Ultimately the broadcasters in Canada care about keeping their CRTC licences, for without those they are dead in the water. In order to do that, they must prove (amongst other things) that they have a viable business model, so advertising and subscription revenue are critical to their survival. BUT...

The Broadcasting Act clarifies what has been the case since the 1950s: OTA is the television broadcasting standard in Canada. Cable and satellite broadcasting systems are best thought of as supersets of that, based on a business model that forecasts that they can generate revenue from consumer subscriptions by offering "value added" features over OTA (such as more channels).

If a consumer does not want to patronize one of those CATV or DBS vendors, it is their right not to have to do so in order to receive Canadian television networks and stations. The only way a consumer can be compelled to choose CATV, DBS, Telco-IP-TV, etc. is if that consumer wishes to pay for desirable features.

Now, as a result of ATSC DTV, it is apparent that CATV, DBS, Telco-IP-TV, etc. broadcasters have to deal with the fact that their subscription service cannot offer the picture quality of OTA HD. I see that as a great boon for consumers. Now it is consumers who must demand that the CRTC decree a mandatory cutover date of all televison broadcasting from analogue to digital in the near years ahead.
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post #44 of 834 (permalink) Old 2006-04-16, 03:41 PM
 
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ANother way to get more stations/programming on OTA is to make advertisers aware that we exist. They should be made aware of our demographics and our numbers (OTA'ers and their family). Most likely people with good income (hey we all have HD sets right!!).
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post #45 of 834 (permalink) Old 2006-04-16, 11:23 PM
 
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A Little Venture Capital perhaps

Although its just speculation on my part, I wonder whether the absence in Canada of OTA tuner boxes being available for sale in mainstream big box stores, the absence of any information being provided to consumers by electronics stores that sell HDTV's about digital OTA and the absence of much media coverage, TV or print in Canada about digital OTA is just a coincidence???

I wonder what the reaction would be to someone launching a selected campaign say in the Southern Ontario / Golden Horseshoe market advertising a digital OTA service? It would both educate and deal with the valid comment of consumers that it is currently "simpler" to go with cable. For those of us on this forum, it's a hobby. So we don't mind spending hours on this forum and on the net searching for (a) information and (b) hardware and then (c) spending hours to install and set it all up.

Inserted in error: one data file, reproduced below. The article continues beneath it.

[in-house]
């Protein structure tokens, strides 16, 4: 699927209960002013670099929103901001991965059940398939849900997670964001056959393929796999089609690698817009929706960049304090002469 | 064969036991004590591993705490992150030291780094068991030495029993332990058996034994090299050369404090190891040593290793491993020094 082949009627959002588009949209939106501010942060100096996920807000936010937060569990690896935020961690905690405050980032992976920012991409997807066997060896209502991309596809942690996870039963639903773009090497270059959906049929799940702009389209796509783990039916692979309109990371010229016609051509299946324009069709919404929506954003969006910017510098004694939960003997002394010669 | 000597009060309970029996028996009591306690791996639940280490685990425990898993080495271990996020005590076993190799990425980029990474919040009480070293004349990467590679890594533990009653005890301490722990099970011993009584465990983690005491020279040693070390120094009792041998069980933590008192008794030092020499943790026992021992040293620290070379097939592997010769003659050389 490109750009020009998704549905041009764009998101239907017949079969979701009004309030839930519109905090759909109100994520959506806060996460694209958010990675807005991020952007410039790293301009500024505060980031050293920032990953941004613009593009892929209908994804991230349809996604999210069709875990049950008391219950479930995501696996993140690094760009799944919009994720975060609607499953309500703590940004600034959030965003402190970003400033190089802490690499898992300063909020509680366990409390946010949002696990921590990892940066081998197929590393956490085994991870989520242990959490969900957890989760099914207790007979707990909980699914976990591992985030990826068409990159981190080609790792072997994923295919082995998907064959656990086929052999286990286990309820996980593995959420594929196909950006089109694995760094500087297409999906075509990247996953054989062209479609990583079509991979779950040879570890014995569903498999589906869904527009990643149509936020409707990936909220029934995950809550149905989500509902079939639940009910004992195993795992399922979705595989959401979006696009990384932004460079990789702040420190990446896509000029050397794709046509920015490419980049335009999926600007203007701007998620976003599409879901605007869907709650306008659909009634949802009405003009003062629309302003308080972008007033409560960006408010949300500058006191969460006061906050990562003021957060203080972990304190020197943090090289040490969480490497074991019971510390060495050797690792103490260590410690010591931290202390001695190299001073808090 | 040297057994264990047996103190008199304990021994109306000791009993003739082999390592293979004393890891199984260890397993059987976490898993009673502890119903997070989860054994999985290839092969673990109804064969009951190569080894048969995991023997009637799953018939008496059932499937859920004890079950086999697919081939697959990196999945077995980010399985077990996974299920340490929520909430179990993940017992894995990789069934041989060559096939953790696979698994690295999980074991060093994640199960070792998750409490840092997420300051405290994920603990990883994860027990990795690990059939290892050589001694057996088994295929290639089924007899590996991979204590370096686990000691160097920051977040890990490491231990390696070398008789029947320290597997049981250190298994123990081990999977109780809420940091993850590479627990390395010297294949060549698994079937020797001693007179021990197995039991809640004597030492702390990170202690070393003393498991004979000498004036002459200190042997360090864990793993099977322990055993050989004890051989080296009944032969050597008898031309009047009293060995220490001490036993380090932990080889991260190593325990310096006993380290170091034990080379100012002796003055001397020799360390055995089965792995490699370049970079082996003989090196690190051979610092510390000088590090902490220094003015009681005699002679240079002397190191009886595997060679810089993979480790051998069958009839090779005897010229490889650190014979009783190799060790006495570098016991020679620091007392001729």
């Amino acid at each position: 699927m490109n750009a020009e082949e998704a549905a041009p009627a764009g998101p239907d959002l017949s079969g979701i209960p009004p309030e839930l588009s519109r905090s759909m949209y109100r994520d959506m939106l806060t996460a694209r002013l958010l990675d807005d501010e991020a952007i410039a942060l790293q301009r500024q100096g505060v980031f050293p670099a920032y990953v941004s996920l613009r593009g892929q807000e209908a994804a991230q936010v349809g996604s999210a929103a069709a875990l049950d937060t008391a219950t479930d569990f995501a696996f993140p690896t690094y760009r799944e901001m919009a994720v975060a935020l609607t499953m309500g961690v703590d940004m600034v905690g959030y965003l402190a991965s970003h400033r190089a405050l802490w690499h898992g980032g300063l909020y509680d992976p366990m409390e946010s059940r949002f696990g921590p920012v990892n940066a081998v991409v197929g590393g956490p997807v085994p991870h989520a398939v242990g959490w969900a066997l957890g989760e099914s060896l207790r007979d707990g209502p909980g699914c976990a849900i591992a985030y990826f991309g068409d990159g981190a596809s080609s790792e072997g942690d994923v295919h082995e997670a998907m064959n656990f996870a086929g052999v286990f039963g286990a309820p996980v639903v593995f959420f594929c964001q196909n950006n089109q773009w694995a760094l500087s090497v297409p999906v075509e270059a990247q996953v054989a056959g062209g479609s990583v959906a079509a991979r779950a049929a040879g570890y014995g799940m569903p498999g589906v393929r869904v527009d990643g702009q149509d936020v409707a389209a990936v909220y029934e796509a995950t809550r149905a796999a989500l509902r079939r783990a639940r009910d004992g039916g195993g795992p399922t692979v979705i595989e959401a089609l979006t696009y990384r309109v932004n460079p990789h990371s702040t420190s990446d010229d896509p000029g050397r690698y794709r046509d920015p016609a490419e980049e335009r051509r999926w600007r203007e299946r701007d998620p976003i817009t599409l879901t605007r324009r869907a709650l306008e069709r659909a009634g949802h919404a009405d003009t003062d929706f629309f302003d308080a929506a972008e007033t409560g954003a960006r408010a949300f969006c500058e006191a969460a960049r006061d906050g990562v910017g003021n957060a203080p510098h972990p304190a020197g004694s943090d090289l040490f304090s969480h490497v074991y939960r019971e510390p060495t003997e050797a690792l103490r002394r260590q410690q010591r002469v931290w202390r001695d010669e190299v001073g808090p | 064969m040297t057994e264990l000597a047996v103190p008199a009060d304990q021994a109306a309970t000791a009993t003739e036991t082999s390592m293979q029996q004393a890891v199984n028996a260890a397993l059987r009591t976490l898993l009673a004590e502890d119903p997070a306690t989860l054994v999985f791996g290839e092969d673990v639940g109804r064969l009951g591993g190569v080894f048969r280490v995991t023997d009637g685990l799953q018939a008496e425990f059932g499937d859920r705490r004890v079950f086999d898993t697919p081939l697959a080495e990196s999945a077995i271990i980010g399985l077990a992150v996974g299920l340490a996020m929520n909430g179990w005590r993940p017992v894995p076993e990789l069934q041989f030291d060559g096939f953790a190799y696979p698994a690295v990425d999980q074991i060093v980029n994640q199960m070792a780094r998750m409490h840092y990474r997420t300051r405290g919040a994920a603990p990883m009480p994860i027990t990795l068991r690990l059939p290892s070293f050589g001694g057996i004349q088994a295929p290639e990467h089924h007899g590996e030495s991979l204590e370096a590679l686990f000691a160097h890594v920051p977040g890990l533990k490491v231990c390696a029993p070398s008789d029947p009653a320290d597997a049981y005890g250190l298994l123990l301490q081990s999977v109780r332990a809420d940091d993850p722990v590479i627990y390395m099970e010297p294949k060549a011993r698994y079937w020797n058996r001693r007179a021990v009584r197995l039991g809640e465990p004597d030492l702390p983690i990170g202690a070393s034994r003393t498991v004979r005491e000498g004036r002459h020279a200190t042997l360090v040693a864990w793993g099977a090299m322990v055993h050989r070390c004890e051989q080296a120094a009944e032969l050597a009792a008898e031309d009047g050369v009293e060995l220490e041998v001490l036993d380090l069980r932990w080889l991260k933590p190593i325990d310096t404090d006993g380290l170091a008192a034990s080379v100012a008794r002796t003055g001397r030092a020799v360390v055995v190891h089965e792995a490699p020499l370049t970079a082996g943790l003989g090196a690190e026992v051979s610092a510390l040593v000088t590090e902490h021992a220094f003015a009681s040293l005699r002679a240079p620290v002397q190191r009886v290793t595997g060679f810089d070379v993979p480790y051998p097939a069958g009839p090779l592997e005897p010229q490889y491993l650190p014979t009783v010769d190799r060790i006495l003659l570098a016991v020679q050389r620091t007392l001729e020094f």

For the average Cdn this is too much. HOWEVER I think they could be sold if all they had to do was phone 1-800-digital-OTA and the price was right. Heck, if I had someone who said to me that for $200 bucks they could install the system in my house and there were no monthly's then it would be a no brainer, especially if I just paid 4 grand for that nice big plasma. If the OTA set up and install costed $1000, average Cdn is going to shrug their shoulders and call their cable company.

Prices of hardware (OTA digital tuner box) are coming down because of the US changeover. In terms of antennas and antenna placement, I think as you can see from the board here, people don't want big honking antennas on their roof. The key to selling this is a small footprint antenna with a wide angle (e.g. CM 4221) or even better some sort of powered square shooter alternative that really has some range.

If someone has some venture capital money to spend and the OTA service is packaged and priced right I think you could make a ton of money here AND most importantly would raise the consciousness of digital OTA as a real option for the everyday man on the street. But then again you would be going up against the entrenched interests in Cdn TV distribution so not for the faint of heart or those with small bank accounts. I'd love to see it happen though.

BTW if you want to know what I get, look me up as the first or second post in the GTA / Toronto reception sticky. And yes, for those who are wondering, I'm still Cable Free and loving every minute of it. I haven't posted much because I'm too busy watching free (and legal) digital OTA, building my home theatre and now also watching free (and legal) TV on wwitv.com (click on the "Live TV" link - 1229 TV stations listed). Its just too bad that the average Canadian on the street is not informed or empowered to make similar choices. CRTC - ARE YOU LISTENING???????